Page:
Thirty jobs out of 392 at the ill-fated Monroe shock absorber plant in Shipton Road, York, will stay in the city.

The Brussels headquarters of parent company Tenneco Automotive has decided to keep on the 47-year-old factory's design and development team at new offices and workshops at the Northminster Business Park in Northfield Lane, Upper Poppleton.

The York Inward Investment Board (IIB) and Northminster Properties Ltd negotiated 5,000 sq ft of offices and 3,000 sq ft of workshops for the 30 who move there in February.

Brian Charnock, Tenneco's product and facility manager, said: "This decision means that we will retain jobs in the York area covering engineering design and commercial skills. Our global ride tuning team (which tests new shock absorbers on prototype cars) will also be based at the new location."

Paul Murphy, chief executive of the York Inward Investment Board, described the retention of jobs as "the silver lining amidst the dark clouds".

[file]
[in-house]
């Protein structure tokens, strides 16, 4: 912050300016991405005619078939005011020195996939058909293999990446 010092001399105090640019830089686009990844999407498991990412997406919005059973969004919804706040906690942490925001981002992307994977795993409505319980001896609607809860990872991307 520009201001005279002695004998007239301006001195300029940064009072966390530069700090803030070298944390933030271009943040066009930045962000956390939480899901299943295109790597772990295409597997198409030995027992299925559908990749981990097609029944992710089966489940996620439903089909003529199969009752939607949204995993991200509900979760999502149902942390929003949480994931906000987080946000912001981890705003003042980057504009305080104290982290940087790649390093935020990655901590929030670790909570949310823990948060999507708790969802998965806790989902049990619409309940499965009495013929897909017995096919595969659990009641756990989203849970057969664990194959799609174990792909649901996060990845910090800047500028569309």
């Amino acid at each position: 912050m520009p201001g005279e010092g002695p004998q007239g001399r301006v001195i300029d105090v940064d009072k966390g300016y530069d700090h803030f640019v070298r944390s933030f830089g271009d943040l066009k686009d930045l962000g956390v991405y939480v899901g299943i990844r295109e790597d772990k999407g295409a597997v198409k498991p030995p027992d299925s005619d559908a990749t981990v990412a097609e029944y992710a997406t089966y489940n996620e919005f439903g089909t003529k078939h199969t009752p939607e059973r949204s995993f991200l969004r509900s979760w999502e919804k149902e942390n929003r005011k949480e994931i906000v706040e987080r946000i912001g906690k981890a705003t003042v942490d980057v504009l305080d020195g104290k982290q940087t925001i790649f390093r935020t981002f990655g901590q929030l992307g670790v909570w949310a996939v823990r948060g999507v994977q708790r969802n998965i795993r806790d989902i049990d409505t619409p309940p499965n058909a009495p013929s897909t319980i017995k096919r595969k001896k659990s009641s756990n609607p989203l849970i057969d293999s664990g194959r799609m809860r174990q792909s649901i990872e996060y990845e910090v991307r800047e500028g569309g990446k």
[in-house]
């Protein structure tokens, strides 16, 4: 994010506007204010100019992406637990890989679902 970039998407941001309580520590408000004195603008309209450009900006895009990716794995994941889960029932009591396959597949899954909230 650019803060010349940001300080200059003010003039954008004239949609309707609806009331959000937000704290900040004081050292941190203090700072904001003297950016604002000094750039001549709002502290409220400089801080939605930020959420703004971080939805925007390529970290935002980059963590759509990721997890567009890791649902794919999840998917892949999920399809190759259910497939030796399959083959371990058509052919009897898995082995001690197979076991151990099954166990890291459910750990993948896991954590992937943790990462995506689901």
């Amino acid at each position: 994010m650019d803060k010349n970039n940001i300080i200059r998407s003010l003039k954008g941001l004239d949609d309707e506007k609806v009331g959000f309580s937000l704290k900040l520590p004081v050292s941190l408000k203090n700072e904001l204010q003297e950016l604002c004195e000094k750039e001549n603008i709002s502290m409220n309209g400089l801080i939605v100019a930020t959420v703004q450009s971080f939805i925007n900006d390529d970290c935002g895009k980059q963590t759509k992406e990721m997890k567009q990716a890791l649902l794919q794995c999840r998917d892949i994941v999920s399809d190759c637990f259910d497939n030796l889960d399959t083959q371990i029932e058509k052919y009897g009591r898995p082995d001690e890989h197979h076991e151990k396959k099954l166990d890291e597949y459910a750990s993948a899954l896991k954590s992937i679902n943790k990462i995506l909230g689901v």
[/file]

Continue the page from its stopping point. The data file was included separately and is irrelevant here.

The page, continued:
The 30 are among the final 140 left on the site. The manufacture of shock absorbers has ended with phased redundancies, but axles, links connecting components to car chassis and tubes are continuing to be made there until March.

Then the 18.2 acre site, listed on the local strategic plan as being for employment use, will be sold - and the company has already submitted plans for a massive housing development there. Meanwhile of the 252 who have left, about 90 per cent have either found other jobs, retired, or made their own arrangements.

The success followed huge on-site efforts by Tenneco to help redundant workers find other jobs and an appeal in Business Press to business leaders to offer them work.

Sue Harrand, human resources manager, said she intended to contact the remaining ten per cent to assure them that the services of a support group would continue. The support group, set up by the City of York Council's economic development unit, includes the employment service, the benefits service, York College, Target Training and the Industrial Chaplaincy.

* One Monroe official who has been offered work is plant manager Tony Smith who, as he phases out of his York job, will phase into a new job as plant manager of a Tenneco shock absorber factory in Sint Truiden, Belgium.